Large corporations are currently walking over each others’ faces to gather data on us. Who can blame them – the biggest and most profitable companies in the world specialise in it. They see data as an inevitable asset class, one they can plunder. But that’s all about to change.

Personal Customer Data will very quickly move from being an asset to a liability. We haven’t seen it yet, but coming soon a courtroom nearby will be ‘data litigation’ cases. Think multi-billion dollar court settlements for lax protections and real physical consequences of data misuse. We’ll see corporations hit by both governments and citizens. The technology needed solve the data problem couldn’t come at a better time – yep, here I go again espousing the virtues of blockchain. But this thing is as real as the promise of the internet was. Just like the dot com boom, blockchain will misfire and take a little while to sort out the tech shortcomings, but it will be as big as promised. It is filled with opportunities to literally turn the data business upside down.

The problem of course has always been that while our data isn’t worth much in isolation – a few dollars per user per quarter – it is worth a lot when it gets aggregated by a single firm like Facebook. Many applications in the social media realm like steem.io are creating social platforms where we will own and control our data. Steem might end up as the Friendster or Myspace of blockchain social, but the shift is big, and it goes a little something like this:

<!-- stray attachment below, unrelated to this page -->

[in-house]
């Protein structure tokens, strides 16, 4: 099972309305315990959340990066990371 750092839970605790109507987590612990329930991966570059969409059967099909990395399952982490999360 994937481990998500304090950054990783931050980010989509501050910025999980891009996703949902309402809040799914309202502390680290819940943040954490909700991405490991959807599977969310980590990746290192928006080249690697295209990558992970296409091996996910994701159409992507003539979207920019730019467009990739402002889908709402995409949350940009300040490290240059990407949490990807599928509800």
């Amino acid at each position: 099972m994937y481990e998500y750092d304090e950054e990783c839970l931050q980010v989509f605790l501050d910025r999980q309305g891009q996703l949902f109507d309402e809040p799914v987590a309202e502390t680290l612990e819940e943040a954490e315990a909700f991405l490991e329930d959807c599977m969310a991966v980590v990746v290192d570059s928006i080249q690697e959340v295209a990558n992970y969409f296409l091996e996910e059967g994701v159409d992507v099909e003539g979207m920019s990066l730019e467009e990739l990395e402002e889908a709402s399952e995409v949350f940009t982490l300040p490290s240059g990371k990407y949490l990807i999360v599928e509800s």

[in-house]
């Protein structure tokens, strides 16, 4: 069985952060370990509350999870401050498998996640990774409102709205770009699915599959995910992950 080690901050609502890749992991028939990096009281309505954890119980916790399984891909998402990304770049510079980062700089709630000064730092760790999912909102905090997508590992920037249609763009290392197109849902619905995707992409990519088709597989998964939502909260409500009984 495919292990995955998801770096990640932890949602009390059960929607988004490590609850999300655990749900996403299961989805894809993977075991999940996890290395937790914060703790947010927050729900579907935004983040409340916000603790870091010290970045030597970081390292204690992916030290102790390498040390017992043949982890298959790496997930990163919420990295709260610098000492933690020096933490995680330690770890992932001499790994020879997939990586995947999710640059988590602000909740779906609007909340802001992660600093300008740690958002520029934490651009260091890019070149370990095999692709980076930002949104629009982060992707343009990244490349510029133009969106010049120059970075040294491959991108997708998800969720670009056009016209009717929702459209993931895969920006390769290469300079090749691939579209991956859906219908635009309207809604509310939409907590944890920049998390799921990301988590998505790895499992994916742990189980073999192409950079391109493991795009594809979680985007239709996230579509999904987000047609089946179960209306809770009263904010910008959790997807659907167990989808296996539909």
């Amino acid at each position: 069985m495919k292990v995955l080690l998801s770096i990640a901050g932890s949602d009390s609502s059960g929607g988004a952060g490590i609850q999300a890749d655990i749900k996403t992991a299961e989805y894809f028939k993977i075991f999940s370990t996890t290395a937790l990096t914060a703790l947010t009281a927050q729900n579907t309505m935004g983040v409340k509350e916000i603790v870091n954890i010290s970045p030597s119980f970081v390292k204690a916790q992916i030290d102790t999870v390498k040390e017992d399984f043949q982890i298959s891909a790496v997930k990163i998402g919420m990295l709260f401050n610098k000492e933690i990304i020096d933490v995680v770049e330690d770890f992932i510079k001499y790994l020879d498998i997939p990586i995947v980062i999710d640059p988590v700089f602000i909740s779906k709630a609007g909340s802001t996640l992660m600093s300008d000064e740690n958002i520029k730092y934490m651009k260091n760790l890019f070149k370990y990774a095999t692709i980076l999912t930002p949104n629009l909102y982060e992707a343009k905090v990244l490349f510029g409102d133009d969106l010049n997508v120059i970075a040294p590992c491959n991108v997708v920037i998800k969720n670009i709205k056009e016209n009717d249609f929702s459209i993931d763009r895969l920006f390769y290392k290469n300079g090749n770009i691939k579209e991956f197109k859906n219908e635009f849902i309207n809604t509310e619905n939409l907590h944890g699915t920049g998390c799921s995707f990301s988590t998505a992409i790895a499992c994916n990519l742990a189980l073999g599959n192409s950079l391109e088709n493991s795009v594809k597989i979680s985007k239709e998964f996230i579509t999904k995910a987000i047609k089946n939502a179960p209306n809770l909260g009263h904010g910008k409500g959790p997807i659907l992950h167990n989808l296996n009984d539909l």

In the future, we’ll be able to sell our data to corporations. Those who currently buy advertising, based on our data, will eventually pay us directly instead of some intermediary. Let’s take banking as an example. Currently banks invest millions per month trying to reach people who might require finance for a new home. They use services like Facebook and Google to see who’s posting about open houses, having garage sales or maybe just had babies – social triggers that locate their best potential target audience. But for every hundred or so people the reach, they do business with only one. While the cost of advertising in digital is cheaper and more targeted than TV and outdoor, the cost per acquisition of a new home loan is still very high –  few thousand dollars minimum. Imagine instead us allowing banks ‘rent a data key’ off us directly for a few hundred dollars. With all our relevant financial, employment, living expenses and other anonymised data. Banks who want our business pay us directly for the privilege of access to customers with real intent instead employing a digital dragnetCompeting banks then put an algorithm to task to come back with their best offer for a loan. We get paid via our data to choose a bank to do business with. It will be cheaper for the banks. It will be profitable and painless for us. All the while the data more accurate as it is promulgated via a blockchain. Banks would only need to pay for data sold by customers who actually take out a loan, via a time-sensitive smart contract. This way the process maintains integrity. And boom, just like that, a great data reversal has occurred.